Engineers develop a thin, flexible strip that can be worn on a fingertip and generate small amounts of electricity
Engineers at the University of California San Diego developed a thin, flexible strip that can be worn on a fingertip and generate small amounts of electricity when a person’s finger sweats or presses on it. This type of device is the first of its kind, said co-first author Lu Yin, a nanoengineering Ph.D. student at the UC San Diego Jacobs School of Engineering. “Unlike other sweat-powered wearables, this one requires no exercise, no physical input from the wearer in order to be useful. This work is a step forward to making wearables more practical, convenient and accessible for the everyday person.” The new wearable energy harvester is described in a paper published in the journal Joule. The device also generates extra power from light finger presses - so activities such as typing, texting, playing the piano or tapping in Morse code can also become sources of energy.
The device derives most of its power from sweat produced by the fingertips, which are 24-hour factories of perspiration. It’s a little-known fact that the fingertips are one of the sweatiest spots on the body; each one is packed with over a thousand sweat glands and can produce between 100 to 1000 times more sweat than most other areas on the body. “The fingertips are always exposed to air, so the sweat evaporates as it comes out. So rather than letting it evaporate, we use our device to collect this sweat, and it can generate a significant amount of energy” said Yin.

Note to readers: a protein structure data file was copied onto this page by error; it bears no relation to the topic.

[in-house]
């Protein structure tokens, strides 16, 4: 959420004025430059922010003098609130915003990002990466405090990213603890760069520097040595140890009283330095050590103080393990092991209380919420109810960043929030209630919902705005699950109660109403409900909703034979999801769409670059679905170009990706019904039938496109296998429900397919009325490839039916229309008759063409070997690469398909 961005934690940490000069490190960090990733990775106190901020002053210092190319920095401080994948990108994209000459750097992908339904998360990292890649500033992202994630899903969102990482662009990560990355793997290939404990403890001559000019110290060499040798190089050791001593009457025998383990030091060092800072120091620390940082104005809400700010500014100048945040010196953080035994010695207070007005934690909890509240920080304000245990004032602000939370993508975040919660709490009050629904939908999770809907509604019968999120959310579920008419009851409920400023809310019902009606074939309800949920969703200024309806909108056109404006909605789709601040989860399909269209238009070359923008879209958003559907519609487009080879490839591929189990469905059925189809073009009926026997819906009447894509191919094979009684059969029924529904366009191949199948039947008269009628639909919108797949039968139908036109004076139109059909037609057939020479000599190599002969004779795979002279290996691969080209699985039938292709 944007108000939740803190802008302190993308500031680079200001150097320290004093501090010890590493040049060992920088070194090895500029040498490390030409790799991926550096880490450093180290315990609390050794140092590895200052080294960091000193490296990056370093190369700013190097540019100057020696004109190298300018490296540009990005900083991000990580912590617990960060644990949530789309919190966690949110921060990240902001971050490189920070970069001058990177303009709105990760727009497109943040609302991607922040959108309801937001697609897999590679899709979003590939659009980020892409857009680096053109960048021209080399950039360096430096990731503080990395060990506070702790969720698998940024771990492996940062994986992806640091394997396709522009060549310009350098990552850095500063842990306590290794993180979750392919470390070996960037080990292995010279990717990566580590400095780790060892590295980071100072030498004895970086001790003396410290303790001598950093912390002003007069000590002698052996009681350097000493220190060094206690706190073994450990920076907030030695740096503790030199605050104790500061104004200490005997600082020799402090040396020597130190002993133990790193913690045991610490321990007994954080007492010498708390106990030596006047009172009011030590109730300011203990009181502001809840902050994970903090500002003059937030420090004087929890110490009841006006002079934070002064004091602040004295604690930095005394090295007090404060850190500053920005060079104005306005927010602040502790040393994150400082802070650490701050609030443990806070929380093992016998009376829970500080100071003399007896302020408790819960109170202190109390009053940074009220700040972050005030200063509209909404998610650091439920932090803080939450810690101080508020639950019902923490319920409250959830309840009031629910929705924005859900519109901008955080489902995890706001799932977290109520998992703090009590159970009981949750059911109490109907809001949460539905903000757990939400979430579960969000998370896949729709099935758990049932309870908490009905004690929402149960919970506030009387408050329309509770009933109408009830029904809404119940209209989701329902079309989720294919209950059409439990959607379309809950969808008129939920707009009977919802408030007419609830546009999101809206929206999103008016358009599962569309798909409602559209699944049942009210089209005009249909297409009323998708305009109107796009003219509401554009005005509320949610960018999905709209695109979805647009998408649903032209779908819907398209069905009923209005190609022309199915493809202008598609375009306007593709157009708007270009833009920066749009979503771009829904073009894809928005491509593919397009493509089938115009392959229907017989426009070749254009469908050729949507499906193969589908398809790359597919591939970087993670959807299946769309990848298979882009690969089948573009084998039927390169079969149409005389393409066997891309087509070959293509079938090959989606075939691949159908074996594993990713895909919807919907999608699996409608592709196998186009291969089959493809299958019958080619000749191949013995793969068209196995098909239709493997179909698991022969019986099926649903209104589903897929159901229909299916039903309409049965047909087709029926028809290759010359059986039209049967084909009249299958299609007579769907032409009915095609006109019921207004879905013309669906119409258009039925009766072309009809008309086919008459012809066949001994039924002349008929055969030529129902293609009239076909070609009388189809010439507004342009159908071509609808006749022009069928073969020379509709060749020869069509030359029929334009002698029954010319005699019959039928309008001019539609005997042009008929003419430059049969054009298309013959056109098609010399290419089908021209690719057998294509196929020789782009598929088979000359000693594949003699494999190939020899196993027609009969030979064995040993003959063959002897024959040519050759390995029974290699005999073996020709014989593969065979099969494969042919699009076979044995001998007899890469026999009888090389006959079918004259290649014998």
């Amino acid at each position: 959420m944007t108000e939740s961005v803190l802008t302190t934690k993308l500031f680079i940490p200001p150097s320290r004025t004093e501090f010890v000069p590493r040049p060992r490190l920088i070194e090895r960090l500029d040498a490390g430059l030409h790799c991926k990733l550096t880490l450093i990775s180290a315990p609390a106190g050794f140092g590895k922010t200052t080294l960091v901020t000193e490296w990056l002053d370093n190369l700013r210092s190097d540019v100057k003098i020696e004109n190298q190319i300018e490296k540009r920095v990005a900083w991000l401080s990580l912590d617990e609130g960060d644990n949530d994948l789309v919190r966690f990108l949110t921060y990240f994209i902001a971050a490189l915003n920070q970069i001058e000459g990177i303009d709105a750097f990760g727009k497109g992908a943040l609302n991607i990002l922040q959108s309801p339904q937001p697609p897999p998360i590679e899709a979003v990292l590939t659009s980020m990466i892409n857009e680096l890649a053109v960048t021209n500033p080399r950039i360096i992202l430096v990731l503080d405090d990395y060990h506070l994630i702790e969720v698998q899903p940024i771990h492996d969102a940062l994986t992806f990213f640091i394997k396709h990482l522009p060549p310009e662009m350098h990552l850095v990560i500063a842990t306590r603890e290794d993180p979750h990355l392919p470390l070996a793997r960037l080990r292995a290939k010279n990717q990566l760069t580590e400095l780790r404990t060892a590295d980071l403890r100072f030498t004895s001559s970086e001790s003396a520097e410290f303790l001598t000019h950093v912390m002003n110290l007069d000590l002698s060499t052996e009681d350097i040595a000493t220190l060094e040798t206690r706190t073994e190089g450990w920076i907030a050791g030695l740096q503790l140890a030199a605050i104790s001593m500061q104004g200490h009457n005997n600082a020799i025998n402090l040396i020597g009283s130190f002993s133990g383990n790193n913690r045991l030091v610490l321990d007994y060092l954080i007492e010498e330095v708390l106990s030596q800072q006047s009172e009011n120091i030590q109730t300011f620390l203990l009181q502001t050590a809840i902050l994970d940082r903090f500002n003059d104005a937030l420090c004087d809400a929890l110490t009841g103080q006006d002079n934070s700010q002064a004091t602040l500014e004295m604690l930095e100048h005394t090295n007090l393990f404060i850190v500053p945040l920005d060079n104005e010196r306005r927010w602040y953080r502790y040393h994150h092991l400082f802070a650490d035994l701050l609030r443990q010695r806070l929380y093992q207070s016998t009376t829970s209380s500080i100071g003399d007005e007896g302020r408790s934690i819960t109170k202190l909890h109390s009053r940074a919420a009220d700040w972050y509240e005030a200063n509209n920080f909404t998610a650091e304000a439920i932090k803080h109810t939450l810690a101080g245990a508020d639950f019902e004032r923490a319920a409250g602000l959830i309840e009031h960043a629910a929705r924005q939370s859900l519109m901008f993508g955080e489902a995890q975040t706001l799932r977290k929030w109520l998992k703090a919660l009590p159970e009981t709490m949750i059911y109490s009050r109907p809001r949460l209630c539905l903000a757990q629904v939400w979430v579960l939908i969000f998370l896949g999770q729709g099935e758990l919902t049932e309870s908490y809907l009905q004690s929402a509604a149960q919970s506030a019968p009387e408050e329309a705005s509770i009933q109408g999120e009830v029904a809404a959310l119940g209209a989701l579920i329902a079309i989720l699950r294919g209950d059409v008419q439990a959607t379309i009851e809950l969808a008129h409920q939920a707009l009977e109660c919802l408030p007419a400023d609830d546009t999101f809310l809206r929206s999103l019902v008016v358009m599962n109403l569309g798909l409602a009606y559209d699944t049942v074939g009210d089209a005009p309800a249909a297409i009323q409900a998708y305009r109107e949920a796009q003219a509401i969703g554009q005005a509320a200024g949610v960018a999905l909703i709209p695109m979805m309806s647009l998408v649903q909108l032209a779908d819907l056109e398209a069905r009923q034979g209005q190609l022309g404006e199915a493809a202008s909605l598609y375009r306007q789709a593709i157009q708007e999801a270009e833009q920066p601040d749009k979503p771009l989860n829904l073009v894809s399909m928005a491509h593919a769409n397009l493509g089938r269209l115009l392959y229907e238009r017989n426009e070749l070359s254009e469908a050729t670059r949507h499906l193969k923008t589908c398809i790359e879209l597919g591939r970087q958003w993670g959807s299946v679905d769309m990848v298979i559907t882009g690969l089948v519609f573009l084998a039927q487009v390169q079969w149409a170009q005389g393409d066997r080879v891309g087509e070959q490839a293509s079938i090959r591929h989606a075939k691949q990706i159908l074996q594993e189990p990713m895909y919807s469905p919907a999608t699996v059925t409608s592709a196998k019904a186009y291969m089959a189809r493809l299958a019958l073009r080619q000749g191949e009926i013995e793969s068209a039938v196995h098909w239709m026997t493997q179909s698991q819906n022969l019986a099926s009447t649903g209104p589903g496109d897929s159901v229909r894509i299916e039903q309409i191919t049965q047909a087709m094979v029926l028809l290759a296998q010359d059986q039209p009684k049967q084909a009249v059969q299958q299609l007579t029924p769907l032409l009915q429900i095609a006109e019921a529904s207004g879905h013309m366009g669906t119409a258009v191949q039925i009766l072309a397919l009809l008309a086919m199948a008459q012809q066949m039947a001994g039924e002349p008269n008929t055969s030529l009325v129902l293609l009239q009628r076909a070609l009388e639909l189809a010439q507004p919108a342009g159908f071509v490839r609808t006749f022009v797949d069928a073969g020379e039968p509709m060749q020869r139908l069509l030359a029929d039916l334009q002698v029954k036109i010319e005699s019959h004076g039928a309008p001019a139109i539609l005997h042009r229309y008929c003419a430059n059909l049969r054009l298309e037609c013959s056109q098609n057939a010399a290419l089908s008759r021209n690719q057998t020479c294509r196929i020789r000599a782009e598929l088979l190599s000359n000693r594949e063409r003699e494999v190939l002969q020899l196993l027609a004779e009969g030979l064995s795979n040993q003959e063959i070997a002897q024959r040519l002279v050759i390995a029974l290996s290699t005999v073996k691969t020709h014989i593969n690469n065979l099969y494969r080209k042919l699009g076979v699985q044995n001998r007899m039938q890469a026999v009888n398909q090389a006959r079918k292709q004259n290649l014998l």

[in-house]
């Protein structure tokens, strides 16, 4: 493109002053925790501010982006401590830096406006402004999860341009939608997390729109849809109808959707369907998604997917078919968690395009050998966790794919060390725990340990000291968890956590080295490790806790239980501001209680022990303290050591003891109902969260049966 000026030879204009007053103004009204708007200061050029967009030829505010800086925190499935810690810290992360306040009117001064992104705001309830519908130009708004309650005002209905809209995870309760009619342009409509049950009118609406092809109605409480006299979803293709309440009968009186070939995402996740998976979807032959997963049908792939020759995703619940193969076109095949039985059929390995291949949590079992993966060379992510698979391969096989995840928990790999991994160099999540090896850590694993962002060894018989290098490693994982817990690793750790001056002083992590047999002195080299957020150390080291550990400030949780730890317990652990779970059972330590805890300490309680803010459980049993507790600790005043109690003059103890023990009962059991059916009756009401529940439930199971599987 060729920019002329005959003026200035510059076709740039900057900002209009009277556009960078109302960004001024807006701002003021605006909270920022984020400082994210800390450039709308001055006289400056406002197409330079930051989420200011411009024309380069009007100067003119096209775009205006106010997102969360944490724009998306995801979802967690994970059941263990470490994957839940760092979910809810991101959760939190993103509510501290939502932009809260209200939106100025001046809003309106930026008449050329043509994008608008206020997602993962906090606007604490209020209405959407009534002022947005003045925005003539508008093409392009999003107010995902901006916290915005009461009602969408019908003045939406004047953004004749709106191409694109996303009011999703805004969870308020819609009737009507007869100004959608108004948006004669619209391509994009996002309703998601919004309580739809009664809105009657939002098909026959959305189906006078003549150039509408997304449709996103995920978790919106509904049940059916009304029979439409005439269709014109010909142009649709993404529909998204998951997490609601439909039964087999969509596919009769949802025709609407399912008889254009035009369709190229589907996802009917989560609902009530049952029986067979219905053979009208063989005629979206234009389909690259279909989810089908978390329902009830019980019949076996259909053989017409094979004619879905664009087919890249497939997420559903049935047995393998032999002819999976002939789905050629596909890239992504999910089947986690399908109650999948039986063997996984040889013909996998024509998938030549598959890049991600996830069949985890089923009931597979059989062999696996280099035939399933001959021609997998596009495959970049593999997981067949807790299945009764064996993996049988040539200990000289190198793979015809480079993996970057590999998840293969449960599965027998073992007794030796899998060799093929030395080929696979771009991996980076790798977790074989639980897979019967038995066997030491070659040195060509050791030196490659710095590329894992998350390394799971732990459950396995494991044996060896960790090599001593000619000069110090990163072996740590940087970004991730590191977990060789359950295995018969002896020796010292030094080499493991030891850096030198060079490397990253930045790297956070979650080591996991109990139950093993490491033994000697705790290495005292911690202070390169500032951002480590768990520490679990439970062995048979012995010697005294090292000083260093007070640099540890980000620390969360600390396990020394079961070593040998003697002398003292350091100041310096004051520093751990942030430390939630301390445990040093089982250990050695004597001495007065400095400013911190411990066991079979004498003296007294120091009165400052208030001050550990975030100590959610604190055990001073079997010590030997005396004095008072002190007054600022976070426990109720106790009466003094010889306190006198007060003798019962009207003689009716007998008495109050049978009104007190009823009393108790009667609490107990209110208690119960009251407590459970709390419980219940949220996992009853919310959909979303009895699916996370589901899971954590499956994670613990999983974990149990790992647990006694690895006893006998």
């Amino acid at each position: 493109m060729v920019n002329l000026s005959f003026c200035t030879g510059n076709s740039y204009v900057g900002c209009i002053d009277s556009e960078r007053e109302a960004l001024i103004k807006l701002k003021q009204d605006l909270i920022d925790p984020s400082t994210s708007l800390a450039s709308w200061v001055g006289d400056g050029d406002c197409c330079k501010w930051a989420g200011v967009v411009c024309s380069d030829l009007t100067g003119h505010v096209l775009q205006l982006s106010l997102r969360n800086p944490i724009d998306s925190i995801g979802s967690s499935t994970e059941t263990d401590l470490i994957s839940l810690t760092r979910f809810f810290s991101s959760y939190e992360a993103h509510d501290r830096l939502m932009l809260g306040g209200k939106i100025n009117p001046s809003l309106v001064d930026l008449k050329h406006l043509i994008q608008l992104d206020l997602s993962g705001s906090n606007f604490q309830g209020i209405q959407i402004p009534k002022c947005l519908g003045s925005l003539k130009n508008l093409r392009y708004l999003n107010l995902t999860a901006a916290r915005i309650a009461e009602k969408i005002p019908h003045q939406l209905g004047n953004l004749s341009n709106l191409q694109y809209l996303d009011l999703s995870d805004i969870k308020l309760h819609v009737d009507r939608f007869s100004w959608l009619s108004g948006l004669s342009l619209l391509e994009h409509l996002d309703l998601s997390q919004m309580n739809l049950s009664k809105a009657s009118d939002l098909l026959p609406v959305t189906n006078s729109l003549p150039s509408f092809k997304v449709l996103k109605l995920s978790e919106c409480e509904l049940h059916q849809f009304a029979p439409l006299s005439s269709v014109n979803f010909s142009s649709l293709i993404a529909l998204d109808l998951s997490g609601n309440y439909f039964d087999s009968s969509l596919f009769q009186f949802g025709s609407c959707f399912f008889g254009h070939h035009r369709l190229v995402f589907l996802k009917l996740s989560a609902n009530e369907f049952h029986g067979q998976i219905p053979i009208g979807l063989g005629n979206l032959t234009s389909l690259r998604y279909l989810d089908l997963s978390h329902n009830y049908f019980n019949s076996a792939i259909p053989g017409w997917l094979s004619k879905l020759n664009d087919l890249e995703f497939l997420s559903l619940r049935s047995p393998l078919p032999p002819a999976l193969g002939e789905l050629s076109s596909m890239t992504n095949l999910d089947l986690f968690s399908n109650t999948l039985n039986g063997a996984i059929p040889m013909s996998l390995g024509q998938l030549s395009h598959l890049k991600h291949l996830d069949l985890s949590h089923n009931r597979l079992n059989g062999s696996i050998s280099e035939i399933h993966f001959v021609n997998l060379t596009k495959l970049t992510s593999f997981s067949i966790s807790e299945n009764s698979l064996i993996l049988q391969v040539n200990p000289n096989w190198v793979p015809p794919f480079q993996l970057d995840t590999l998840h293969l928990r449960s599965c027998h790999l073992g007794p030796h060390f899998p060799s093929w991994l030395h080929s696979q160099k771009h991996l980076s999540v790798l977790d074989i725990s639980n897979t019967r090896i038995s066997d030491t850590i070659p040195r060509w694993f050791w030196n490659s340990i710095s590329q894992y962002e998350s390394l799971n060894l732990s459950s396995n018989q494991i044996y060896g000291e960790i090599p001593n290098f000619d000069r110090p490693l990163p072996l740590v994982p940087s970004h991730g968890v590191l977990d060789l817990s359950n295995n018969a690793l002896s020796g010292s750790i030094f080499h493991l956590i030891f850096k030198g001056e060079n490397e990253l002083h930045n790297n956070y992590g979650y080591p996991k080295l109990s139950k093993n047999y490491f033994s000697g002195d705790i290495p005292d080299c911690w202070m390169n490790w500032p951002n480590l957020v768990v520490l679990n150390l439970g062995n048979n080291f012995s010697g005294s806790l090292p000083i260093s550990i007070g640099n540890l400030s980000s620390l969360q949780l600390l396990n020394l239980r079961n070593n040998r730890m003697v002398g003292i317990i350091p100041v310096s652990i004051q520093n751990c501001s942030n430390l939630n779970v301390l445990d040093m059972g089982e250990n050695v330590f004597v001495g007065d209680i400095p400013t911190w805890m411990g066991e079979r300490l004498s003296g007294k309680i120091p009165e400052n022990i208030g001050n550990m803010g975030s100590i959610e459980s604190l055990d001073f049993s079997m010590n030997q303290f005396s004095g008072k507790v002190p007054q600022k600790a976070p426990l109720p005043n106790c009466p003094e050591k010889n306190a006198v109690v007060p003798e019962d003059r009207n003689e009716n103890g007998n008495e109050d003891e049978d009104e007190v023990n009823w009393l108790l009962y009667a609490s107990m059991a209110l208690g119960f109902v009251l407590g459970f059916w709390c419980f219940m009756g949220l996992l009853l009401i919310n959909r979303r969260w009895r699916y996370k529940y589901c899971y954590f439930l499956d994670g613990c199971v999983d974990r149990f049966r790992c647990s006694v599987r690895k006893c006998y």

This latest energy harvesting technology is especially unique in that it could serve as a power source anytime, anywhere. It does not have the same limitations as, say, solar cells, which only work under sunlight, or thermoelectric generators, which only work when there’s a large temperature difference between the device and the surroundings. The device is a thin, flexible strip that can be wrapped around the fingertip like a Band-Aid. A padding of carbon foam electrodes absorbs sweat and converts it into electrical energy. The electrodes are equipped with enzymes that trigger chemical reactions between lactate and oxygen molecules in sweat to generate electricity. Underneath the electrodes is a chip made of what’s called a piezoelectric material, which generates additional electrical energy when pressed. As the wearer sweats or presses on the strip, the electrical energy gets stored in a small capacitor and is discharged to other devices when needed.
Source: UC San Diego. News release